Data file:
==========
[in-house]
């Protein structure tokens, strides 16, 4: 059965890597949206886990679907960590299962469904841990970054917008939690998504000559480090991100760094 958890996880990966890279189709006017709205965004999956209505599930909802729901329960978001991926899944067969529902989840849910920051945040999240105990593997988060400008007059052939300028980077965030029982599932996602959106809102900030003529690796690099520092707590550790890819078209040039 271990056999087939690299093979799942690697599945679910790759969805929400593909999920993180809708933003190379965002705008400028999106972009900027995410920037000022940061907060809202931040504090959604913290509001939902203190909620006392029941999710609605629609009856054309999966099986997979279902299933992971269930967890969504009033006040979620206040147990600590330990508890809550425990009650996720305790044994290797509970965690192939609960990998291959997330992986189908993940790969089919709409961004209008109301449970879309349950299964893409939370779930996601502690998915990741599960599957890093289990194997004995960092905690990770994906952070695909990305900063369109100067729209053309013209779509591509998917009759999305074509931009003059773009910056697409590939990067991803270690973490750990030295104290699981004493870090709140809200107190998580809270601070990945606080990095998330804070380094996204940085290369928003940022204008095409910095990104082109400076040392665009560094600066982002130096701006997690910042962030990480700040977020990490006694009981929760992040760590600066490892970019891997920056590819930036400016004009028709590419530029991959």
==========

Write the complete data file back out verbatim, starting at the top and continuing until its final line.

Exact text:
[in-house]
């Protein structure tokens, strides 16, 4: 059965890597949206886990679907960590299962469904841990970054917008939690998504000559480090991100760094 958890996880990966890279189709006017709205965004999956209505599930909802729901329960978001991926899944067969529902989840849910920051945040999240105990593997988060400008007059052939300028980077965030029982599932996602959106809102900030003529690796690099520092707590550790890819078209040039 271990056999087939690299093979799942690697599945679910790759969805929400593909999920993180809708933003190379965002705008400028999106972009900027995410920037000022940061907060809202931040504090959604913290509001939902203190909620006392029941999710609605629609009856054309999966099986997979279902299933992971269930967890969504009033006040979620206040147990600590330990508890809550425990009650996720305790044994290797509970965690192939609960990998291959997330992986189908993940790969089919709409961004209008109301449970879309349950299964893409939370779930996601502690998915990741599960599957890093289990194997004995960092905690990770994906952070695909990305900063369109100067729209053309013209779509591509998917009759999305074509931009003059773009910056697409590939990067991803270690973490750990030295104290699981004493870090709140809200107190998580809270601070990945606080990095998330804070380094996204940085290369928003940022204008095409910095990104082109400076040392665009560094600066982002130096701006997690910042962030990480700040977020990490006694009981929760992040760590600066490892970019891997920056590819930036400016004009028709590419530029991959």